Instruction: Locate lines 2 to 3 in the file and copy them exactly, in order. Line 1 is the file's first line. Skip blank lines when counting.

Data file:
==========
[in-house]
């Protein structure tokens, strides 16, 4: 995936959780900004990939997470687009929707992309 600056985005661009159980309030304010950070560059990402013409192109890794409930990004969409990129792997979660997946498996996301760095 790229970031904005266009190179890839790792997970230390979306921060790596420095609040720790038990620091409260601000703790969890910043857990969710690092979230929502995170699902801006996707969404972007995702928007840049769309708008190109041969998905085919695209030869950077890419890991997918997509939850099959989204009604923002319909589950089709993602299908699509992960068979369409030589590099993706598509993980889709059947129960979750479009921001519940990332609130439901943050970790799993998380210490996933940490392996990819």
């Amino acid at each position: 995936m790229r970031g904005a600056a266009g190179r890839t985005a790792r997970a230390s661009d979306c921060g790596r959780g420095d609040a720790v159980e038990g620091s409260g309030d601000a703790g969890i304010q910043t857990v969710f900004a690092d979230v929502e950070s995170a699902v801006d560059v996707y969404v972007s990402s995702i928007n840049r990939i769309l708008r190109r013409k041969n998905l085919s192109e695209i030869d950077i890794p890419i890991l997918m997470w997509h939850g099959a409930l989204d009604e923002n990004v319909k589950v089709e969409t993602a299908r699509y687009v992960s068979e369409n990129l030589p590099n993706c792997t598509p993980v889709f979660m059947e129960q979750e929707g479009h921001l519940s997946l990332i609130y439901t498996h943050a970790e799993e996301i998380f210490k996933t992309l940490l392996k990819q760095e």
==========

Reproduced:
């Protein structure tokens, strides 16, 4: 995936959780900004990939997470687009929707992309 600056985005661009159980309030304010950070560059990402013409192109890794409930990004969409990129792997979660997946498996996301760095 790229970031904005266009190179890839790792997970230390979306921060790596420095609040720790038990620091409260601000703790969890910043857990969710690092979230929502995170699902801006996707969404972007995702928007840049769309708008190109041969998905085919695209030869950077890419890991997918997509939850099959989204009604923002319909589950089709993602299908699509992960068979369409030589590099993706598509993980889709059947129960979750479009921001519940990332609130439901943050970790799993998380210490996933940490392996990819």
């Amino acid at each position: 995936m790229r970031g904005a600056a266009g190179r890839t985005a790792r997970a230390s661009d979306c921060g790596r959780g420095d609040a720790v159980e038990g620091s409260g309030d601000a703790g969890i304010q910043t857990v969710f900004a690092d979230v929502e950070s995170a699902v801006d560059v996707y969404v972007s990402s995702i928007n840049r990939i769309l708008r190109r013409k041969n998905l085919s192109e695209i030869d950077i890794p890419i890991l997918m997470w997509h939850g099959a409930l989204d009604e923002n990004v319909k589950v089709e969409t993602a299908r699509y687009v992960s068979e369409n990129l030589p590099n993706c792997t598509p993980v889709f979660m059947e129960q979750e929707g479009h921001l519940s997946l990332i609130y439901t498996h943050a970790e799993e996301i998380f210490k996933t992309l940490l392996k990819q760095e």